I had a laugh at the expense of poor Kyle Victor of HuffPo, who tried to pretend that abolishing the Federal Reserve would amount to a great windfall for the financial sector at the expense of the people.
Thanks to a comment on my blog, I’m reminded of what the great Jacksonian editorial writer William Leggett, whom I have spoken about in the past, had to say about banks, special privilege, and the welfare of the people — in 1837:
In the complete separation of government from the bank and credit system consists the chief hope of renovating our prosperity, and restoring to the people those equal rights, which have so long been exposed to the grossest violations. Leave credit to its own laws. It is an affair between man and man, which does not need special government protection and regulation. Leave banking to be conducted on the same footing with any other private business, and leave the banker to be trusted or not, precisely as he shall have means to satisfy those who deal with him of his responsibility and integrity. All this is a matter for men to manage with each other in the transaction of private affairs….
There are two principles at war on the subject. One of these is the principle of aristocracy, the other the principle of democracy. The first boasts of the vast benefits of a regulated paper currency, and asks the federal government to institute a national bank ‘to regulate the currency and exchanges,’ or, in other words, to regulate the price of the labourer’s toil, and enable the rich to grow richer by impoverishing the poor. The principle of democracy, on the other hand, asks only for equal rights. It asks only that the government shall confine itself to the fewest possible objects compatible with publick order, leaving all other things to be regulated by unfettered enterprise and competition. It asks, in short, for free trade, and the divorce of bank and state.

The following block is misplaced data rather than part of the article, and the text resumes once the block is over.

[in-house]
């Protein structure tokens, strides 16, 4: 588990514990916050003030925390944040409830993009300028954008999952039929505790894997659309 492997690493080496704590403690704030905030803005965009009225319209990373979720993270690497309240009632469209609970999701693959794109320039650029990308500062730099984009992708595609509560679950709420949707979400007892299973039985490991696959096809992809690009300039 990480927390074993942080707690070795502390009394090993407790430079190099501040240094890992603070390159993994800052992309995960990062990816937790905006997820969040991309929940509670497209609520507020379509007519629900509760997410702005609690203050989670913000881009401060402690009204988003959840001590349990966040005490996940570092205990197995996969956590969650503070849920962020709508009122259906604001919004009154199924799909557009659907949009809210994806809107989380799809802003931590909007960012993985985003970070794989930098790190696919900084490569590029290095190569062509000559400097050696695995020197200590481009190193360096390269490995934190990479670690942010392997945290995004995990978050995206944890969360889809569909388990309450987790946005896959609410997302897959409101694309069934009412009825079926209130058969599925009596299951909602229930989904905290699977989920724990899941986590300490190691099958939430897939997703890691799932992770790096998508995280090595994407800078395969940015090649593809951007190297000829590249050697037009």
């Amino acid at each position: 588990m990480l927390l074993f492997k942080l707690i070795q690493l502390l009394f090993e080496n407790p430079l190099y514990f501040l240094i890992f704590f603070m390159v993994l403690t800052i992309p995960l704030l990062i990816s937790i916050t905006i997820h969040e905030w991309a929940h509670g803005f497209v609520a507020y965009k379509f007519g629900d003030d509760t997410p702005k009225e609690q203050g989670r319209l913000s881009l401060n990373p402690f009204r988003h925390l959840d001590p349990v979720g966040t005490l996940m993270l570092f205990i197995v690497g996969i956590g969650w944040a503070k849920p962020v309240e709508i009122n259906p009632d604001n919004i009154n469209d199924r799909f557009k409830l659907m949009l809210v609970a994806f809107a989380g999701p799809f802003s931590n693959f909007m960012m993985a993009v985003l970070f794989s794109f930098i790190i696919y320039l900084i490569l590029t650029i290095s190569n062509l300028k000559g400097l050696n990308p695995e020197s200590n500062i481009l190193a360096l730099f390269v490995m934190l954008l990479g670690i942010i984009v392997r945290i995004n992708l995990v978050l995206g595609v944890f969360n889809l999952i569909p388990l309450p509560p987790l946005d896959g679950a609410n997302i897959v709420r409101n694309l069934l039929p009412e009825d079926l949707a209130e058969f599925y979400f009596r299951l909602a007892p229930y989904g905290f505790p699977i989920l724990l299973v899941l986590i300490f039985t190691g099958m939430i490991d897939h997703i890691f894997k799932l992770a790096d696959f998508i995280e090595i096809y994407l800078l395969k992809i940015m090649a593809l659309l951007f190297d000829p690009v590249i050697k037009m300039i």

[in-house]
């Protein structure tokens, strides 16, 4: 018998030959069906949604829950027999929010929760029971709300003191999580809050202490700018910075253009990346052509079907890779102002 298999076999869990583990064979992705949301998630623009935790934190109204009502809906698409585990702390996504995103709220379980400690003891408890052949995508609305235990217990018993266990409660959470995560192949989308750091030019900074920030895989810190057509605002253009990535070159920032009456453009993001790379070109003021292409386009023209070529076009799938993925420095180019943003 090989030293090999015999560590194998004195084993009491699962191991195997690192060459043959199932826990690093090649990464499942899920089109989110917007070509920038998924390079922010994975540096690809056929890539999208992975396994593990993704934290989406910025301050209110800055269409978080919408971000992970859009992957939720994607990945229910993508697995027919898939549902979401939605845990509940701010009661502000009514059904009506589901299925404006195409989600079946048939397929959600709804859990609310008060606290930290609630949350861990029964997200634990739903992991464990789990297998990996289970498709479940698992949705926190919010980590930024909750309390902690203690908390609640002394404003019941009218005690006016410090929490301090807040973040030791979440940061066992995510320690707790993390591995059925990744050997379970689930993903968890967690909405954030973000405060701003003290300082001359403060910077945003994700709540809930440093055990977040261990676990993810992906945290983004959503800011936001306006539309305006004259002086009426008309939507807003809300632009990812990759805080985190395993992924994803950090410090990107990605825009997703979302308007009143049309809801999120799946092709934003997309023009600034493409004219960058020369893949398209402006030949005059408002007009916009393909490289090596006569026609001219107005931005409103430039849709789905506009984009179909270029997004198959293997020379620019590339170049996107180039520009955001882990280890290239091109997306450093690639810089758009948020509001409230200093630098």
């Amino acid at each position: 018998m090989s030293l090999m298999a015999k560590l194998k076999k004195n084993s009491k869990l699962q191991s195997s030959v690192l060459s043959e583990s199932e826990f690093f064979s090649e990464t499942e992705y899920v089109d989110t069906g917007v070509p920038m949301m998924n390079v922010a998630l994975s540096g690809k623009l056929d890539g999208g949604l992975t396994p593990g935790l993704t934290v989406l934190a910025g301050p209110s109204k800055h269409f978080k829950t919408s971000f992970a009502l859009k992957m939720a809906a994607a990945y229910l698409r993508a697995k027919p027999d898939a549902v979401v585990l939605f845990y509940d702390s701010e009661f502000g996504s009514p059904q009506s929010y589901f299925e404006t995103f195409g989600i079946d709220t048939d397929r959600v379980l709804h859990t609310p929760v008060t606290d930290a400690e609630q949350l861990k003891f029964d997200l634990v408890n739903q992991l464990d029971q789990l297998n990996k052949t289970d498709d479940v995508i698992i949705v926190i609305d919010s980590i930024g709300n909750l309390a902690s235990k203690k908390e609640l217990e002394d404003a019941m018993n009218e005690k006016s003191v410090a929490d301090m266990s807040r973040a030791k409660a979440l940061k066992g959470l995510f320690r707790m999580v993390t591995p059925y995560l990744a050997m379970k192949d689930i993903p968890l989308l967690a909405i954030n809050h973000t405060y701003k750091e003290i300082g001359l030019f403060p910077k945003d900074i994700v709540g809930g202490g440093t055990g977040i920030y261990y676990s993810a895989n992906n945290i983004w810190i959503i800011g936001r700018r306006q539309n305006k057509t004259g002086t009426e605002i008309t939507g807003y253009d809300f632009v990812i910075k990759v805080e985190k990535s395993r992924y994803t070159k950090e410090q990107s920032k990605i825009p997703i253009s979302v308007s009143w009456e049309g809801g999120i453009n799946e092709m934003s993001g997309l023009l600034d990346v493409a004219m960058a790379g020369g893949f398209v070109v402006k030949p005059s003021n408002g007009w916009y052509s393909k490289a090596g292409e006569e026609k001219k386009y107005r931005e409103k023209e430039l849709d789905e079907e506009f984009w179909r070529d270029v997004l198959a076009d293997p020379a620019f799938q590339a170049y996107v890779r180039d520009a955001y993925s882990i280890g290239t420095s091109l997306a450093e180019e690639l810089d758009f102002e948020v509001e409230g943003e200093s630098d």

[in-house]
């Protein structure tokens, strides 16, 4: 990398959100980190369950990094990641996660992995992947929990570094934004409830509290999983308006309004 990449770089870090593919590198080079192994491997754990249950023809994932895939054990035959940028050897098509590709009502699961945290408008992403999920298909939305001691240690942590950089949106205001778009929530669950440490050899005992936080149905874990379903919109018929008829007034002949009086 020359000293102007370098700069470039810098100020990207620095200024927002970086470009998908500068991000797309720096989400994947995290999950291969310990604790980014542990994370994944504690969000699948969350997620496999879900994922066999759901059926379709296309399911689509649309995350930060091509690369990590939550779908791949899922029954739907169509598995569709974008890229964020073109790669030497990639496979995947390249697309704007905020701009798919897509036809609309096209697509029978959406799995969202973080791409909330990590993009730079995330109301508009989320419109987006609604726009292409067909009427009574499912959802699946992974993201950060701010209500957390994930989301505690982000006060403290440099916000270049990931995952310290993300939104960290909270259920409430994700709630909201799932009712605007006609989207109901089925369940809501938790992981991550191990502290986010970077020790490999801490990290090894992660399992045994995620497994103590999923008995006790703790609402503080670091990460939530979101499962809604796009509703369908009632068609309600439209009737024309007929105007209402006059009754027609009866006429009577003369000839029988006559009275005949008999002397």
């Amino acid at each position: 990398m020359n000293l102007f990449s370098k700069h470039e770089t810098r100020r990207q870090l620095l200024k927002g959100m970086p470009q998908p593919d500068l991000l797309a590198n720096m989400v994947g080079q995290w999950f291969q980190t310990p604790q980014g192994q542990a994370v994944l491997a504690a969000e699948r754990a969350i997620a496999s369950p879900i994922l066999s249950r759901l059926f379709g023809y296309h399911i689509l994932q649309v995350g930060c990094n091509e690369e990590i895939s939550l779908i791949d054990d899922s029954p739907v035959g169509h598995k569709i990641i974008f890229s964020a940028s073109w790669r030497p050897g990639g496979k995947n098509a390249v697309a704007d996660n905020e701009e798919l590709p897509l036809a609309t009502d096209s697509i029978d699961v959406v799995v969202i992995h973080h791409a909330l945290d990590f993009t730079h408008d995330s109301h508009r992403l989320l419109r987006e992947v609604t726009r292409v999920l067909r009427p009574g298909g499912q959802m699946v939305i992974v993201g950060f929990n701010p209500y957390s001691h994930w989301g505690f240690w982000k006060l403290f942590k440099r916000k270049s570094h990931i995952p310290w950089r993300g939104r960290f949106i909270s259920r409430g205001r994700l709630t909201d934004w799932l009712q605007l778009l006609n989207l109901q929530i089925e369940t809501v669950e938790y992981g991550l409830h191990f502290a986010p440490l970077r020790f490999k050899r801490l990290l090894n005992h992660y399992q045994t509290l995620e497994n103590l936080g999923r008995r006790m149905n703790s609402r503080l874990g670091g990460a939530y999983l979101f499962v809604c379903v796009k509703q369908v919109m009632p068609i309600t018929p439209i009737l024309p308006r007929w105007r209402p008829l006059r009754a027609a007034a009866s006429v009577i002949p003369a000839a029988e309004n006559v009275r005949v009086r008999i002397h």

In short, Leggett, who believed in the Jacksonian principle of “equal rights,” described the HuffPo position on the Fed and banks as pro-aristocracy, and the no-special-privilege position that Ron Paul would later adopt as the position of the people. (I realize this should be obvious, but it apparently isn’t.)
Leggett was this good all the time, by the way. Read him.